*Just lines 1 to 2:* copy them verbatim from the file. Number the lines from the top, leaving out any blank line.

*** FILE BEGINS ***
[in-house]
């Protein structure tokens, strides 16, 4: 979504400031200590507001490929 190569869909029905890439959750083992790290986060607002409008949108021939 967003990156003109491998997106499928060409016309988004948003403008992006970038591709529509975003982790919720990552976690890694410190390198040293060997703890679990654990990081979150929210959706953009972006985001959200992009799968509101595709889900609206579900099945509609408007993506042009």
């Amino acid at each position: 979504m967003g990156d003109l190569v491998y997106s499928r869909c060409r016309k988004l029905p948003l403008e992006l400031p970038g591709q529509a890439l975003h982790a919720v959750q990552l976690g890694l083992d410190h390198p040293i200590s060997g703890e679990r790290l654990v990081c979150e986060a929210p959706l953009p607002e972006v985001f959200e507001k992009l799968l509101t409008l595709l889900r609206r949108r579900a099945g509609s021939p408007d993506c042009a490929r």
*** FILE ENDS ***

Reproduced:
[in-house]
């Protein structure tokens, strides 16, 4: 979504400031200590507001490929 190569869909029905890439959750083992790290986060607002409008949108021939 967003990156003109491998997106499928060409016309988004948003403008992006970038591709529509975003982790919720990552976690890694410190390198040293060997703890679990654990990081979150929210959706953009972006985001959200992009799968509101595709889900609206579900099945509609408007993506042009």